Christine: “That’s exactly how that happens and unfortunately in a lot of these cases the vendor may not know who to send that payment back to. So the vendor has been overpaid and they don’t know what to do with that money, right? They don’t even know who to get in touch with so we thought we come into play where we’re able to get in touch with that vendor through our reconciliation process. We have now communicated with that vendor, there have been overpayments, the vendor will now send us the money where we can now distribute it back to the carriers on those overpayments that they didn’t even realize they overpaid. Just like you said, they’re looking at the face value of the invoice instead of their own, their portion that they’re supposed to be paying.”

Jim: “So it’s really a two-step process. The first step before you do anything is you have to do the reconciliation.”

Christine: “That’s correct.” 

Jim: “Because if you don’t have a reconciliation then you don’t really know where to go…”

Christine: “That’s correct” 

Jim: “…the recovery process which is what most people think you’re probably hired for is the second part of that …”

Christine: “That’s correct” 

Jim: “…and, and it has to be because you certainly can’t have a recovery process until you know exactly what really happened.” 

Christine: “Right. The reconciliation and research process before we even worry about the recovery process can take months because we’re in communications of you know… in some cases, we might have 20-25-35 vendors in a particular matter, there maybe, you know, anywhere from, you know, 10-15 trades. So you’re dealing with all of these disappearances, you know folks, trying to get all this information from them until you actually have the correct reporting, the correct allocations, overpayments, or what have you and then you can start your recovery process of getting all that money back or getting people paid, that still may have outstanding invoices.”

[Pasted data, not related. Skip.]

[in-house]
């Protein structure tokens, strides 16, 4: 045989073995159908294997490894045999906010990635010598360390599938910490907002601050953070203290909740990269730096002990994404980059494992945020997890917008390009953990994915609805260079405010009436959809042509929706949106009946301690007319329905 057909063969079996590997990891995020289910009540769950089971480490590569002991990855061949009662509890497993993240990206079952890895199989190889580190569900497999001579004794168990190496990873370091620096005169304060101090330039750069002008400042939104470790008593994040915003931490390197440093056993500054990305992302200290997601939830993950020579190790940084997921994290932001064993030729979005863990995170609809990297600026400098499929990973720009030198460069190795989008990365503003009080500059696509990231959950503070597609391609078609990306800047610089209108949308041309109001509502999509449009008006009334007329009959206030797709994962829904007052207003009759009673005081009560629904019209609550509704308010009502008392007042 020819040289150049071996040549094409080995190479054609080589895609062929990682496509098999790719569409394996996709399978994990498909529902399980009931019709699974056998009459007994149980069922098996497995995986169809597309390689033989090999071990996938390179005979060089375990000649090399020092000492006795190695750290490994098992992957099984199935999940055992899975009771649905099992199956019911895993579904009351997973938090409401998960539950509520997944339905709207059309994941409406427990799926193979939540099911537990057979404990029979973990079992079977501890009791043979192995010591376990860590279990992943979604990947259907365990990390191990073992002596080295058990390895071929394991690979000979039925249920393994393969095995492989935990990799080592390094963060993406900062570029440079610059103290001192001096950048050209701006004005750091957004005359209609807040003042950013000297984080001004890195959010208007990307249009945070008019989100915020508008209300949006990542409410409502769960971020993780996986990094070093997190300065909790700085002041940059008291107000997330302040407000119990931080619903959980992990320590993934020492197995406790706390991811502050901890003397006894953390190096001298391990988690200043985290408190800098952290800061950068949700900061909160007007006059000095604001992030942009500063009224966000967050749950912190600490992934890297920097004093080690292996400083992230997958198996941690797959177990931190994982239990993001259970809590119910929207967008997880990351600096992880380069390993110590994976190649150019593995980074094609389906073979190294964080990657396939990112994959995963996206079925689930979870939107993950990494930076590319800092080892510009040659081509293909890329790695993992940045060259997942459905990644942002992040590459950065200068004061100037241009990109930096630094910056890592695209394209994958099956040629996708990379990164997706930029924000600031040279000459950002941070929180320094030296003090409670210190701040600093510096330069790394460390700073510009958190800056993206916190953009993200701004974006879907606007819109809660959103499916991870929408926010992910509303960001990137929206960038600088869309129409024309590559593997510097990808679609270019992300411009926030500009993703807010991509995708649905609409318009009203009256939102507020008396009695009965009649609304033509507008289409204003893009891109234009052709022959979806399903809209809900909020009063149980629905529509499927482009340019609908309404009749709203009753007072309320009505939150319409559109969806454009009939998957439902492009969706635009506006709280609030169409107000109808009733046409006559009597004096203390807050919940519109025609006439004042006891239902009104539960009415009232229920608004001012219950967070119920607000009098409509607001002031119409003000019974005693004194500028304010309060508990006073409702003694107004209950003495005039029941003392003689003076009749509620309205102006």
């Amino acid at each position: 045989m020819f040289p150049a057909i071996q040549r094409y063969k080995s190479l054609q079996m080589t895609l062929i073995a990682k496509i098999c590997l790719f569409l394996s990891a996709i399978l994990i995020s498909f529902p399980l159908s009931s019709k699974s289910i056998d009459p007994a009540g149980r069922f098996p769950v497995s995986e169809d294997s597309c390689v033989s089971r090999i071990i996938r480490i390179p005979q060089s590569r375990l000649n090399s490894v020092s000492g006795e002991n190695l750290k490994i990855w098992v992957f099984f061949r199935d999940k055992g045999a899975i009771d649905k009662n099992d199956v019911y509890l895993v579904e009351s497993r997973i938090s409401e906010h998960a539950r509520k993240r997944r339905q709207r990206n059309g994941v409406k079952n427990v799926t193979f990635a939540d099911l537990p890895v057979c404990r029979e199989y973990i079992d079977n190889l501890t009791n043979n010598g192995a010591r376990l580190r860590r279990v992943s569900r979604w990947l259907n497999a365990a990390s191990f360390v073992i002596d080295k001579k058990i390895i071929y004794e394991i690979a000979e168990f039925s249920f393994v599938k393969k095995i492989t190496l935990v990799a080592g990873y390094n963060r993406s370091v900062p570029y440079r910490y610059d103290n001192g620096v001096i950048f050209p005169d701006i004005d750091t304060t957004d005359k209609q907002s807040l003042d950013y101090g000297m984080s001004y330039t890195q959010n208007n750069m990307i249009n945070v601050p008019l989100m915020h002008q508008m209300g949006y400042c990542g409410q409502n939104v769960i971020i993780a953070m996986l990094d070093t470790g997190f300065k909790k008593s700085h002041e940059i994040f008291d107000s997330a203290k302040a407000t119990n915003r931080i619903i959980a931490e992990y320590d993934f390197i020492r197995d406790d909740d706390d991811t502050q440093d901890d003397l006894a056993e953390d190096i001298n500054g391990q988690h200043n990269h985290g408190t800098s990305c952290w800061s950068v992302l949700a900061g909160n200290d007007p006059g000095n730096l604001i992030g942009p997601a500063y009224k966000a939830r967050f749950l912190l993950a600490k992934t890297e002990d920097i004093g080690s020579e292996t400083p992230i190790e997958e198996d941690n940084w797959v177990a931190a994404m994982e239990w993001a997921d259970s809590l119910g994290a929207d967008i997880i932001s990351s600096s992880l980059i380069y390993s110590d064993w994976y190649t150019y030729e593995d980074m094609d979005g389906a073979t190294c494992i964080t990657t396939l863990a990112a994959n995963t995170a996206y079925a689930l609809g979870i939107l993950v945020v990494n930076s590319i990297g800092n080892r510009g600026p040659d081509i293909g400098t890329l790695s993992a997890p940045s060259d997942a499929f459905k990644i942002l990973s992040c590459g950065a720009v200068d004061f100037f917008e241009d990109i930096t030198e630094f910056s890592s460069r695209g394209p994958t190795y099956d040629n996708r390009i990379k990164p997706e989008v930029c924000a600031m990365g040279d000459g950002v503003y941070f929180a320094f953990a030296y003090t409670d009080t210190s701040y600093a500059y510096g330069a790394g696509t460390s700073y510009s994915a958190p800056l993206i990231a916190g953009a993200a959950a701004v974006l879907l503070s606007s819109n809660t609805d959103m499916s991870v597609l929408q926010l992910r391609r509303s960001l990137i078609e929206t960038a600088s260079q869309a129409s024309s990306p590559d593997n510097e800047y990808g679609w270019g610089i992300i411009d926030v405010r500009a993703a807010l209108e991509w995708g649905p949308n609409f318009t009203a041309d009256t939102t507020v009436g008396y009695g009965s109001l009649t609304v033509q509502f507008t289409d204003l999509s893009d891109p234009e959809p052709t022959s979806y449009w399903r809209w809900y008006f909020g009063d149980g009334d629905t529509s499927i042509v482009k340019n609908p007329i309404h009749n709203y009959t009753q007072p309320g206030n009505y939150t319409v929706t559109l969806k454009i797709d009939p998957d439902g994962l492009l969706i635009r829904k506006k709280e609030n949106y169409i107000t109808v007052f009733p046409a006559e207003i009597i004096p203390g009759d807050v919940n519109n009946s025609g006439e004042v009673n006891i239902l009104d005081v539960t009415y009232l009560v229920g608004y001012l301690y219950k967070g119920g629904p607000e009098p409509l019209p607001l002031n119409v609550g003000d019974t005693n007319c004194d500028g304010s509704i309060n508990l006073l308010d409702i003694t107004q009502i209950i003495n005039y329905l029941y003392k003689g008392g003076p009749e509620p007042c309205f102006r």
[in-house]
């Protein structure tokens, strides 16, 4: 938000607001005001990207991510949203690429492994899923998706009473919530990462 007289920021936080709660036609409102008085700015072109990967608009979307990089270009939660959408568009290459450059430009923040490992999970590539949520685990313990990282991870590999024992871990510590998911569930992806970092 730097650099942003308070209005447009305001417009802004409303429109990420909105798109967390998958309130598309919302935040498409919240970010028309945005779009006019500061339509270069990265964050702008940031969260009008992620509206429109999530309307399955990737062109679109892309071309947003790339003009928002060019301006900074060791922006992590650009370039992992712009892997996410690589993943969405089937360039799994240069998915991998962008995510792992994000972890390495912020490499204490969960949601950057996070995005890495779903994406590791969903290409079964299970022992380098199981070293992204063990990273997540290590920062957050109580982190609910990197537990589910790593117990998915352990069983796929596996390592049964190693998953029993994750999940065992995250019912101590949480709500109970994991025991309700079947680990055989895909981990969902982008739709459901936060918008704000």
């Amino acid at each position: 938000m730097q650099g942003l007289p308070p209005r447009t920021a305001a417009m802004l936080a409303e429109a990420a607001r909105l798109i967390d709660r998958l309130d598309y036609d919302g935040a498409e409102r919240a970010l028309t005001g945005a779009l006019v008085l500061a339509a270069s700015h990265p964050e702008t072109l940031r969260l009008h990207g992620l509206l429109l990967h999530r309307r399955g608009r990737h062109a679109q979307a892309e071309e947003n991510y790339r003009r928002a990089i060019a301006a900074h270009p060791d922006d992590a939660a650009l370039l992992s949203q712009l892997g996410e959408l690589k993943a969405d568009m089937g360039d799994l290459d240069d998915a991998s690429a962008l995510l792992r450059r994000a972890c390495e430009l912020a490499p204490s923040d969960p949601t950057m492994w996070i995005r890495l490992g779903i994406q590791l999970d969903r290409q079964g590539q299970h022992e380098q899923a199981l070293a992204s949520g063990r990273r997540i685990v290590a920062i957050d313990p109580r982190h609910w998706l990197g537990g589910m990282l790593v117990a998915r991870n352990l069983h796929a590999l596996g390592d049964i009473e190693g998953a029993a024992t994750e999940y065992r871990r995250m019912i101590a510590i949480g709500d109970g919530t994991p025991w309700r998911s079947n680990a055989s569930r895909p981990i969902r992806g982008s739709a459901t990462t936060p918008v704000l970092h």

Jim: “And you’re doing all this 5 or 10 years later and some of these companies aren’t even in business anymore.”

Christine: “That’s correct too. They may not even be in business, they’ve moved, nobody has the information or contact information.”

Jim: “Ah that’s where the risk transfer comes in.” 

Christine: “Uhm”

Jim: “That’s why you need an additional insured endorsement on your insurance policy so that you can be sure that somebody is alive to pay you.”

Christine: “That’s correct, 

Jim: “Wow”

Christine: “That’s correct.”

Jim: “How about that? It’s all fitting together in my head.”

Christine: “But it, it’s a, it’s a, it can be a long process but it’s a, it’s very rewarding believe it or not once we get to those, those 0 balances. So it’s something that you know, we, we enjoy doing if that makes sense. And you know, once we get all of those calculations, and everybody paid where they need to get paid and money back in the client’s hands. You know, it turns out to be a very rewarding experience for everybody involved.”

Jim: “Wow. Well, that makes it fun. If you don’t have a job then working is fun.” 

Christine: “That’s right, that’s right.”

Jim: “Well, thanks very much for that information Christine, is always a pleasure again to see, and I can’t wait for the next one. Think up a good topic.”

Christine: “ I will and thanks, everybody. Thanks, Jim for today.”

Jim: “Oh, my pleasure.”